JR: To go back for a moment to the end of the previous answer: when I concluded “Cokboy” with the line about having nothing left to say, I didn’t realize at first how it resembled John Cage’s definition of poetry: “I have nothing to say and I am saying it and that is poetry.”  In the poem of course I had invoked the reality of genocide – of both Indians and Jews – and after crying out four times “America disaster,” had turned from it in disgust, but the nothing there, I would like to think in reconsideration, is really poetry as I came to understand it.  That came back to me – the quality of poetry as both nothing & everything – when I write in Khurbn: “After Auschwitz there is only poetry.”  With this there is also an increased determination to let other voices come into the poetry, to take over the saying for me, so that I become a conduit for their speaking or witnessing.  It’s already there in Poland/1931 and in the anthologies; still more explicitly, even painfully, in Khurbn; & it’s picked up in a different way in the title of my first book in the new century,  A Book of Witness, or in my first poem for the millennium that starts: “Voices are dumb until / I speak for them.”  And later on: “I open up / my mouth & hear / a multitude / of voices.”  I think all of that is what Yépez has in mind when he credits me with “a poetics of witness,” as something toward which the earlier work had been heading.  And that leads me finally to think of an omnipoetics: an assemblage and poetics of everything, which is more than I can ever accomplish on my own but seems to me to be the great work that all of us, as poets, have had and still may have in common – a work, as Isidore Ducasse had it, that’s made by all, not one.  It’s a motif anyway that runs through Eye of Witness and that’s the foundation for the new assemblage – of “outside and subterranean poetry” – on which I’d been working for the last few years.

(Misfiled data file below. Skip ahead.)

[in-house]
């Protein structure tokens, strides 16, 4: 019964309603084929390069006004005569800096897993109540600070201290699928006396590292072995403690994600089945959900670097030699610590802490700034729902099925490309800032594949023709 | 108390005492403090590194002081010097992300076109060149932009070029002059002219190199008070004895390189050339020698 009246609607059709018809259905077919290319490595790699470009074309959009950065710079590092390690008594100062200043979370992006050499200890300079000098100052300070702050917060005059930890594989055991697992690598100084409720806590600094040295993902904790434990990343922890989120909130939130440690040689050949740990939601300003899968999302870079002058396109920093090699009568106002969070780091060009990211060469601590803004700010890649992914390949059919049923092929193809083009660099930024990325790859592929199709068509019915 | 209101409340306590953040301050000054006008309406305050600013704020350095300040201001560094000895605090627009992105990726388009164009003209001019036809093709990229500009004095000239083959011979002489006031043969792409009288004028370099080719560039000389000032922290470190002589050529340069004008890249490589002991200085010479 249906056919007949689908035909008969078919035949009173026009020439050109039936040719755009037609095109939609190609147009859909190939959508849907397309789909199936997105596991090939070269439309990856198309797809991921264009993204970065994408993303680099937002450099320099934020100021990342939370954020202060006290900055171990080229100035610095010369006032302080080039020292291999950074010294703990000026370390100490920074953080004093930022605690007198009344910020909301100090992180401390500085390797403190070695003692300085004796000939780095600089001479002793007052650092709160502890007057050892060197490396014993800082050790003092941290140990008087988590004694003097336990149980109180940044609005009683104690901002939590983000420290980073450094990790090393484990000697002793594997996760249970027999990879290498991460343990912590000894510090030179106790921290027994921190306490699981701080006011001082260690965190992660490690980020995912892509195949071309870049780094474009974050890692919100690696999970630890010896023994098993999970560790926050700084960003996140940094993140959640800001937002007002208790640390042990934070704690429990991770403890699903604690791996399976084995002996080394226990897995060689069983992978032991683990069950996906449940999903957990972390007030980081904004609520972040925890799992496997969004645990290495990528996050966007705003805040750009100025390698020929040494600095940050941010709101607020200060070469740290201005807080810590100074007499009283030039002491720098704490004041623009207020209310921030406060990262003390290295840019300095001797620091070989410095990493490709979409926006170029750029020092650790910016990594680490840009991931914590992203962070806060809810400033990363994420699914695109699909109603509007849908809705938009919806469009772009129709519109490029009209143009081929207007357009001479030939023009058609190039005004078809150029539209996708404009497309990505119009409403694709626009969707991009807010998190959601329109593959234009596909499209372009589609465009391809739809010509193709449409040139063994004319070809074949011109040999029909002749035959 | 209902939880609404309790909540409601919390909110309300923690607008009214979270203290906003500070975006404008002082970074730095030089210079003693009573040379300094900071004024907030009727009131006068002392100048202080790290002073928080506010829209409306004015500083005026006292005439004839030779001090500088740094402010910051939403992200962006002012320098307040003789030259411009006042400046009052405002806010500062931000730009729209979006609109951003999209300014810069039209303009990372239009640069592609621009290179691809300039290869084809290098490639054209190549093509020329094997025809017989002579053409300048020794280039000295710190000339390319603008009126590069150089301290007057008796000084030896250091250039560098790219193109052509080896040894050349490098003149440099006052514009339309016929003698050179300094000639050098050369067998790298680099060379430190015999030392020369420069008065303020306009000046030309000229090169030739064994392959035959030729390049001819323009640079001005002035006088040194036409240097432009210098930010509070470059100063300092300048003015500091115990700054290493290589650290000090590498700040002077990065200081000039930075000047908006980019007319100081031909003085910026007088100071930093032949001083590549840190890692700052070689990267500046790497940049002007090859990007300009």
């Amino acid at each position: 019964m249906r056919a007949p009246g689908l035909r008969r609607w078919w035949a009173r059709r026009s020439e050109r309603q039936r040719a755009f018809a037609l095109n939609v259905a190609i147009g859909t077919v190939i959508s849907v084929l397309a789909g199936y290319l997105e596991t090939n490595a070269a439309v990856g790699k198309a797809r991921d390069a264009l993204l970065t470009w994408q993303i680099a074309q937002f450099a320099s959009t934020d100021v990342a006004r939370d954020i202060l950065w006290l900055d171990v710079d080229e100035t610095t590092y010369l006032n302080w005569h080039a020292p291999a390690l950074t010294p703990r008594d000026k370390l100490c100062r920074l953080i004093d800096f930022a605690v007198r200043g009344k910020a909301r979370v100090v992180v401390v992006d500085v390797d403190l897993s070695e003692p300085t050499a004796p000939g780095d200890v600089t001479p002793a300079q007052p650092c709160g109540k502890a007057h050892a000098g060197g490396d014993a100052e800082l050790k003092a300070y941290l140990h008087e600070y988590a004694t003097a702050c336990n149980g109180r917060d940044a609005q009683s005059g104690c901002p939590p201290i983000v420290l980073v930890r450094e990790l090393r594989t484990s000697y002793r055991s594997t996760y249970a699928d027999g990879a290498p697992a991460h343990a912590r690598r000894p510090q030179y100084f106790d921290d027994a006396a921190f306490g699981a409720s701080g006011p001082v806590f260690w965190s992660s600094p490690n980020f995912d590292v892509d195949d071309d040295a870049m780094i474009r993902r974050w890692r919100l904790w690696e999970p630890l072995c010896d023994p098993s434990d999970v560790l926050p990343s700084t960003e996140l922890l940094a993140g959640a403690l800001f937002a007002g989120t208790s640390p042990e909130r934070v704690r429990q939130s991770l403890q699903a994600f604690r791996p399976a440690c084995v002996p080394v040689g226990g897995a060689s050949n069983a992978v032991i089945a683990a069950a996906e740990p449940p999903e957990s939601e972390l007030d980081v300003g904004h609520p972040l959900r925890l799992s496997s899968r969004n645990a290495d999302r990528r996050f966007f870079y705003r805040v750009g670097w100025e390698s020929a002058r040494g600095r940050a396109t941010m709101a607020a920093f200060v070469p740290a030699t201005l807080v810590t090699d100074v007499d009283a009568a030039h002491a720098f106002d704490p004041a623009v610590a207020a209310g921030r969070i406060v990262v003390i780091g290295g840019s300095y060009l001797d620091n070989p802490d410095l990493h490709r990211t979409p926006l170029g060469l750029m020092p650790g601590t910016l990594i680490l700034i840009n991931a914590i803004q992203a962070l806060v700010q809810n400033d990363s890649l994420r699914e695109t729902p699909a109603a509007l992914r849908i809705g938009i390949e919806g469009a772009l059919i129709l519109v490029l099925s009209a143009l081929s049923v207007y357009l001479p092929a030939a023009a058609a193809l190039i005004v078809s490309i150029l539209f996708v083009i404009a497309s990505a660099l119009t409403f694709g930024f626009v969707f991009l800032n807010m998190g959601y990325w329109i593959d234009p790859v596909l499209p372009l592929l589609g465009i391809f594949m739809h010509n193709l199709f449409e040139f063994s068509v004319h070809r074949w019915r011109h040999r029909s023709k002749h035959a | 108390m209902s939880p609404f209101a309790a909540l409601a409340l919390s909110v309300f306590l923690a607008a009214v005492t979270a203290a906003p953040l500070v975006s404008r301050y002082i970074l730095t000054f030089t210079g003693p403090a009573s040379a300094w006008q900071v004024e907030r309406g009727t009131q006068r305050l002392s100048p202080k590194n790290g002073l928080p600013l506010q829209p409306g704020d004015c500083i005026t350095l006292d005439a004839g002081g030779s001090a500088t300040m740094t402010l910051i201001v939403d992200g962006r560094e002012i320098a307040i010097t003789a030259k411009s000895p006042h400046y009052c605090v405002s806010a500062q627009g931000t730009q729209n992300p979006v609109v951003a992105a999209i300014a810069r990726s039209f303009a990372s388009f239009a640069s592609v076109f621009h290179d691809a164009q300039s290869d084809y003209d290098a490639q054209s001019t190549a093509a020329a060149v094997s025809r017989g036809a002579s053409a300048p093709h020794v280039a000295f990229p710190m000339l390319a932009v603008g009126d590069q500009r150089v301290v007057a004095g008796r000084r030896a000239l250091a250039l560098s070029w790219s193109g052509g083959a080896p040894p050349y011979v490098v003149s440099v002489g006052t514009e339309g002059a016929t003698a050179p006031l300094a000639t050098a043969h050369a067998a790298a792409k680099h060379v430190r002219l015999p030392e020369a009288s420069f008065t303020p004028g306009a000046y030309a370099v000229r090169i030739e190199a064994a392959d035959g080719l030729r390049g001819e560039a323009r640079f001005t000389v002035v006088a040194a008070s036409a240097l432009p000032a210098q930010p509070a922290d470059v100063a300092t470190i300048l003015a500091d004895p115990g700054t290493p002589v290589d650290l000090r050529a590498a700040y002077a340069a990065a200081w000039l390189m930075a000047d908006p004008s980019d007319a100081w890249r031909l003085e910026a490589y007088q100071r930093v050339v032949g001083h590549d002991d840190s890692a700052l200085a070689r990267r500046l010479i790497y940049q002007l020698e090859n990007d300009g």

AR: Say more about “outside and subterranean poetry.” I know you and John Bloomberg-Rissman recently finished putting together the book.

JR: The book, then, is a work with a theme or motif – “outside,” “subterranean” – in search of something like a definition.  That anyway is how it started, a sense I had of how much poetry lies outside of poetry as we commonly think of it and how much emerges otherwise from the conditions that Joyce described to us as those of  “silence, exile and cunning.”  Or going at it from a somewhat different direction, there was a fascination with what I described in the Jewish instance as a “world of … mystics, thieves and madmen” – only extended now as far and wide as we could take it.  So the experimental side of the project – the real experiment – was to see what we could find and what would happen if we brought together or juxtaposed a number of outside or subterranean works, however defined, from a wide range of times and places.  Or maybe another way to put it is that we started with the words “outside” and “subterranean” as they might apply to poetry and set out to track and map them with regard to actual poems and poets, but taking poetry not only as a learnèd practice but as the common inheritance of most of us who open up to language and the world around us.  And still the words “outside/outsider” and “subterranean” may have been excessively defined or misdefined before we came at them – like “primitive” and “archaic” in Technicians of the Sacred, where I found myself at the end of the process putting the older notions of “primitive” in doubt.  So as I asserted there that “primitive means complex,” I might assert here that “outside” and “outsider” reside at the very center or heart of the over-all poetry project.

Tuesday, June 16, 2015

Jerome Rothenberg: At the Hotel Monopol

in Breslau
PROEM [1988].   It was raining when we got to Wroclaw [Breslau], the miles from Auschwitz bringing back the memories of what had happened there.  Traveling with our son we had made reservations for a single suite at the Hotel Monopol, but when we pulled in, the hotel could only come up with two separate rooms.  After a while, though, the desk clerk said that they had found a suite for us that was free.  An elderly bellhop carried our bags up the central flight of stairs, threw the big doors open, put our bags down on the floor, and asked me with a little smile, “And do you know who slept here?” Then he answered his own question: “Hitler!—And he made a speech from that balcony.”  After which  he turned and closed the doors behind him, leaving us to think again about our fate and theirs.